Sunday, April 19, 2015

Creativity and Mental Illness

Given my penchant for literature and my trade as a psychologist, it is common for people to bring up the “obvious” association between mental illness and creativity. Often times, these discussions veer toward anecdotes of people like Van Gogh and Virginia Woolf, but we all know that the plural of anecdote is not data.

That being said, I completely agree that the notion of mental illness and creativity being somehow related is interesting. For me, that is because we know that creativity is a way of unconventional thinking, and that individuals with mental illness often show differences in the way they perceive, process, and remember information. Too simply: they think differently too. Luckily for all of us, we don’t have to stop at just being interested in the relationship between mental illness and creativity. There is a long history of psychology research that has been dedicated to this very topic. Some studies have looked very carefully at whether creativity and disordered behavior are independent or dependent constructs. If they were dependent constructs, you would expect the least and most creative people to have the lowest and highest amount of mental illness, respectively. In short, a review of 45 studies on the topic found that specific symptoms of psychopathology, but not overarching disorder, were related to higher creativity. However, more interesting to me, and hopefully to you, was a study conducted examining historical records on these great thinkers that are so commonly used in these anecdotes. This is called historiometric research.

Specifically, Dr. Dean. K. Simonton of the University of California- Davis collected data from two separate archives on 204 creative geniuses including scientists (YAY!), thinkers, writers, artists, and composers. Included in the description of why only individuals with biographies were included was my favorite sentence in the paper, “Information cannot be extracted from ignorance.” These thinkers were predominantly from Western civilization, born between 1766 and 1906. The list included 42 scientists, 5 composers, 49 writers, and 23 thinkers.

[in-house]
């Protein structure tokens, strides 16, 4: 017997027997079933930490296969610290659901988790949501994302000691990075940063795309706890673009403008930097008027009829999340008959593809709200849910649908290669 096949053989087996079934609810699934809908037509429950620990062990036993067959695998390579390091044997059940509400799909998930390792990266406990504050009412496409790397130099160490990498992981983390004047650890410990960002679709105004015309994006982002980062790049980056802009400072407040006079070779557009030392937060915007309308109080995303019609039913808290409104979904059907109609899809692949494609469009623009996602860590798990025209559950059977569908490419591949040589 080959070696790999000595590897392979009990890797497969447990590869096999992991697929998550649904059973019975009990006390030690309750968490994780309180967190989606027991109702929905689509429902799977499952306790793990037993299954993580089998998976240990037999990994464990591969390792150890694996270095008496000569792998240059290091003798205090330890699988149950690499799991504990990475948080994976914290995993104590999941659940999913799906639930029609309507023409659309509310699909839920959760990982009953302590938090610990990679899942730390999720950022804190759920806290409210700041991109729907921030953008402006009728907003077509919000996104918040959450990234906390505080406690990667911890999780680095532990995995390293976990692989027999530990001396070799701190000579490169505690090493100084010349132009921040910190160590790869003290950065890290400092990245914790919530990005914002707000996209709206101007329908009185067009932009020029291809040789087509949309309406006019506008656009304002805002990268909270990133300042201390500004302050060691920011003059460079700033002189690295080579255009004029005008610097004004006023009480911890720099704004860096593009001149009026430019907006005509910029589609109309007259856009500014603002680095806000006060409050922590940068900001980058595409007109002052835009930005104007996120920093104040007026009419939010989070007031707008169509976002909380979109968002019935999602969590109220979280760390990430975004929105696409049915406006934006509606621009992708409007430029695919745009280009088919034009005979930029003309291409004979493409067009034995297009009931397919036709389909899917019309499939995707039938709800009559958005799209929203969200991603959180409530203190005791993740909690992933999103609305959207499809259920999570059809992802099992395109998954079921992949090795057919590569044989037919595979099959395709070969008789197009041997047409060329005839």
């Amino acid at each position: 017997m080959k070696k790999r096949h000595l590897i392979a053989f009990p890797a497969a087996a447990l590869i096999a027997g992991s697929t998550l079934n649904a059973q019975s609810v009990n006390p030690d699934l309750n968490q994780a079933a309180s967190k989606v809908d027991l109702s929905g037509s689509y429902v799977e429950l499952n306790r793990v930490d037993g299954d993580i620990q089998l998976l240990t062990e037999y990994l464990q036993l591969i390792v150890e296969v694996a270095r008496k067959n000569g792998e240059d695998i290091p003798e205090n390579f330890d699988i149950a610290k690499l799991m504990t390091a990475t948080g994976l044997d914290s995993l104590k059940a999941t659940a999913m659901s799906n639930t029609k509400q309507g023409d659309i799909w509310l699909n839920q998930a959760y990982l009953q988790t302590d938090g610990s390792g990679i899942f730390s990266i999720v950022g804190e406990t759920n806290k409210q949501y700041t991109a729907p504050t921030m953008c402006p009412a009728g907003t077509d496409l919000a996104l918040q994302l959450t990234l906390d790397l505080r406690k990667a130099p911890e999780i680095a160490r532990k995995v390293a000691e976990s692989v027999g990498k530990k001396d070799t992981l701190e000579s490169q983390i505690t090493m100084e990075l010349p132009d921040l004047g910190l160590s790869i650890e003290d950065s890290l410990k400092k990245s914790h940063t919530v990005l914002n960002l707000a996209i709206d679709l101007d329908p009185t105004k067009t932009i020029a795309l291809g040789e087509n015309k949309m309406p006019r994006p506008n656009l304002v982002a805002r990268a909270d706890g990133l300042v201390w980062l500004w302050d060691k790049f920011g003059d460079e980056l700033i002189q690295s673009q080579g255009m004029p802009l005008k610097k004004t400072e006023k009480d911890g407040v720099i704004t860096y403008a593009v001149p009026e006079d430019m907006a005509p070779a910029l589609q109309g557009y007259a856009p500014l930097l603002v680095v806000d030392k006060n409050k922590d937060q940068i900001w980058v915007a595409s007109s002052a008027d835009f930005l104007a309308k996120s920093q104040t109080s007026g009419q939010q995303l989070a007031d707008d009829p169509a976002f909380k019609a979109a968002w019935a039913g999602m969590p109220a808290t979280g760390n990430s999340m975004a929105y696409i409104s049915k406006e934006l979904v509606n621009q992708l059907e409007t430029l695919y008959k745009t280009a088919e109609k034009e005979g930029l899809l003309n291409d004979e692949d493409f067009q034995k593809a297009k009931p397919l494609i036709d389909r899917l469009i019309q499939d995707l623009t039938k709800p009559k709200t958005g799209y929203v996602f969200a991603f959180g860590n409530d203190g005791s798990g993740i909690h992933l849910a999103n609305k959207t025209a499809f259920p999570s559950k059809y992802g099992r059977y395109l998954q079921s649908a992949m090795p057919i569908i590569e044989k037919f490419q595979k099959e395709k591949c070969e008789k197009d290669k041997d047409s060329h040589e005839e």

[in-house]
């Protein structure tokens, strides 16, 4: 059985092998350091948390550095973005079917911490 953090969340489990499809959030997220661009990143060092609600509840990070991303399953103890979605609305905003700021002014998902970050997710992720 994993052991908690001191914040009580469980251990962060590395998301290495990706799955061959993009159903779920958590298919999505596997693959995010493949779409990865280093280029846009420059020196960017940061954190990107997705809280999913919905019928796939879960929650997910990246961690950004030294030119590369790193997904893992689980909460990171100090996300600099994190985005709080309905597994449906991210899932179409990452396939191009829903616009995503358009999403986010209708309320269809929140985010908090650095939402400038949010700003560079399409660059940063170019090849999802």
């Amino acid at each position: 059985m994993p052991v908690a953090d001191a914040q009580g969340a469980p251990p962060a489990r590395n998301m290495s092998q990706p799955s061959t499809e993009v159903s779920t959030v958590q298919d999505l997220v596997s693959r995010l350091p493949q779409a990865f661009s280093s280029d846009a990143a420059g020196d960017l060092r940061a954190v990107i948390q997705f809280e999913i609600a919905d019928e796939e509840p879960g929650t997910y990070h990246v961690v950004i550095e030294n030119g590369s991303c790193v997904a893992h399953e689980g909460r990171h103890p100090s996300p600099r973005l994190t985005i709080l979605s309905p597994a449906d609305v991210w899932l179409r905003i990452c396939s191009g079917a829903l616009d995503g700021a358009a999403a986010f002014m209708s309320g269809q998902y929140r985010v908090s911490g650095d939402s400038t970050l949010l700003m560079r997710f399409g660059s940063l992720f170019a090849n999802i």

Each individual was rated in one archive on their eminence and in another on their psychopathology. Eminence was based on the attention they received in standard reference works as an indicator of their esteem within their field. This resulted in eminence scores that ranged from 1-100, 100 indicating that the individual was the most prominent thinker in their own field. Psychopathology was ranked on a scale from 0 (none) to 3 (severe) based upon detailed data collection from available biographies on each individual. Quite simply, they wanted to know what the relationship was between eminence and mental illness. First, contrary to the expectation that creativity and mental illness are linked, in this sample of universally brilliant thinkers, all possible levels of mental illness were present and equally distributed within and across the creative domains included in the study.

Most importantly, the basic correlation between eminence and psychopathology was almost zero. So overall, brilliant thinkers were no more or less afflicted with mental illness than their peers. However, Dr. Simonton then broke the sample down by discipline to examine whether there was a different association between eminence and psychopathology with scientists compared with writers, or thinkers, or composers or artists. Here they found that peak eminence for scientists, composers, and thinkers was associated with mild psychopathology, while peak eminence for artists and writers was associated with severe psychopathology. So, what does this mean? This means that the relationship between eminence and psychopathology is not the same for all disciplines, and that the most eminent of writers and artists have a higher likelihood of psychopathology than the most eminent of scientists or thinkers, however psychopathology was not necessary in any field for eminence.

In short, mental illness is everywhere. In fact, we know that at least 20% of the population is struggling with some diagnosable mental illness at any given time. This could include generalized anxiety, depression, attention deficit/hyperactivity disorder, or substance abuse. With that in mind, if you just made a list of famous artists, musicians, scholars, actors, authors, or philosophers, chances are that 1/5 of them will have a history of mental illness. When you think of it that way, it makes these individuals even more remarkable that they were capable of achieving, in most cases, transgenerational esteem from society despite being impaired by a debilitating illness. Imagine what they could have accomplished under healthier circumstances. 

If this topic interests you, Dr. Simonton and other great minds have explored the topic at length in these books, including the classic, Origins of Genius.

Simonton, D. K. (2014). More method in the mad-genius controversy: A historiometric study of 204 historic creators. Psychology of Aesthetics, Creativity, and the Arts, 8(1), 53.

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